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Sun, Dec. 15

Luxury PV apartments pushing for December move-in date
Pre-lease agreements signed for 20 percent of Phase I

A photo of the Homestead Talking Glass Luxury Apartments in Prescott Valley, which are still under construction. (Sue Tone/Tribune)

A photo of the Homestead Talking Glass Luxury Apartments in Prescott Valley, which are still under construction. (Sue Tone/Tribune)


What do Homestead Talking Glass apartments rent for? 1 bedroom/1 bath apartments:

Four floor plans ranging from 673 to 734 sq. ft. for $1,105 to $1,205 per month.

3 bedroom/2 bath apartments:

Two floorplans ranging from 1,180 to 1,180 sq. ft. both for $1,675 per month.

2 bedroom/2 bath apartments also are available.

Interested renters began applying this month for units in the Homestead Talking Glass Luxury Apartments located near Prescott Valley’s Entertainment District on Main Street and Florentine Road.

Seven units are pre-leased, about 20 percent of the 36 units in Phase I, said Anessa Andrews, Development and Construction director for Fain Signature Group, owners of the property.

“Our first phase will be open in December,” Andrews said. “We are about 20 percent leased out, which is pretty good considering we just started taking applications.”

Most of the 36 units in Phase I are two-bedroom units, she added, and by December, one unit will be designated as a model and available for the public to visit. Every month, the developer plans to complete more buildings, with an expected build out of 214 units by April.

The clubhouse is part of the first phase and includes the fitness center, meeting places and community rooms. Other amenities will follow, including the pool, pavilion, ramadas and dog park.

Andrews said the people who have applied for apartments are a mix between retirees and young working couples. She also said two of the apartments in Phase 1 are located on the ground floor and are ADA compliant.

The apartment development should be ready for occupancy later this fall, confirmed Richard Parker, the town’s Community Development director.

While several people commented on the rentals’ high cost on the company’s Facebook page, Parker said having a variety of housing types to serve a lot of different market interests is good for the town.

“People like living in apartments. It’s not necessarily an affordability issue. Some apartments cost more in rent than you would pay in mortgage,” Parker said, adding that he has a millennial friend, for example, who much prefers living in a space maintained by somebody else.

The Homestead apartments are conveniently located near the PV Event Center, theaters and restaurants in the town’s Entertainment District. They also are close to the Civic Center with the public library and the Northern Arizona University/Yavapai College campus.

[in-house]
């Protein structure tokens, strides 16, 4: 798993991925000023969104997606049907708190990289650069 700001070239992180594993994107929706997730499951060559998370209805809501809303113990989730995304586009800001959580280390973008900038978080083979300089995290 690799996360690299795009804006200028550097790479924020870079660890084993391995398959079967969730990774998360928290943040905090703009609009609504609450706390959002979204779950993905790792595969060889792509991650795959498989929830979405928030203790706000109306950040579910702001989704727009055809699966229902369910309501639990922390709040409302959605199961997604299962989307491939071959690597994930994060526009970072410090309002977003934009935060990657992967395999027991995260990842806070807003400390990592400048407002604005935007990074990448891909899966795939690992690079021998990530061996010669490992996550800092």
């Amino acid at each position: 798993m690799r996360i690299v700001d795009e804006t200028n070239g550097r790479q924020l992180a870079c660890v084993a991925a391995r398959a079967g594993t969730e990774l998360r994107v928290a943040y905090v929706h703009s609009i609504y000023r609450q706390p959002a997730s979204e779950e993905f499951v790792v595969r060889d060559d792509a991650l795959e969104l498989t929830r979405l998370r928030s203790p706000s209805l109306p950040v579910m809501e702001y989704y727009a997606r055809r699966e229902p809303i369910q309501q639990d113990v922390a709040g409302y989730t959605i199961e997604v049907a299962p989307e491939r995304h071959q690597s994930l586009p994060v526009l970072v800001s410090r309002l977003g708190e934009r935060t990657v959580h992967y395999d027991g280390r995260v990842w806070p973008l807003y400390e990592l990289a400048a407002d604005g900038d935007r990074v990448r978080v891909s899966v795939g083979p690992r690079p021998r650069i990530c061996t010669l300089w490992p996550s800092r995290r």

“You can walk to the grocery stores, entertainment, go wherever you need to go, get an education or go to the library,” Parker said. “It’s called ‘compact urban form.’ Live where you work and work where you live.”

The demand for housing in Prescott Valley outstrips the supply, said PV Town Manager Larry Tarkowski, whether it is apartments, duplexes or freestanding site-built homes.

Parker said another potential multi-family housing development is Navajo Commons, a 56-acre parcel located on the northeast corner of Navajo Drive near Florentine Road. The town has approved the building plans for the 250-plus unit development and the owners are awaiting financing, he added.

One set of apartments that probably won’t be built are those at the Terraces Apartments on Glassford Hill Road.

On Aug. 9, town council members approved releasing the owner of the remaining 7-acre property of its obligation to construct additional apartments in Phase II. In return, the owner will pay the town $50,000 and agrees to continue its payment of the surcharge on rents in the amount of 2.83 percent on monthly rents. The surcharge was part of the original agreement and those funds go into the town budget.

“We don’t have sales tax on residential rentals, so this was a contractual agreement years ago to apply this surcharge in lieu of that,” Parker said during the council meeting.

Both Parker and Tarkowski said they think a reasonable use of the steep parcel on Glassford Hill is as open space, adding to the 26 acres the town required as open space in the original agreement.

“The fact is that there is a great deal of interest and recognition that apartment complexes are very viable in this community,” Tarkowski said.

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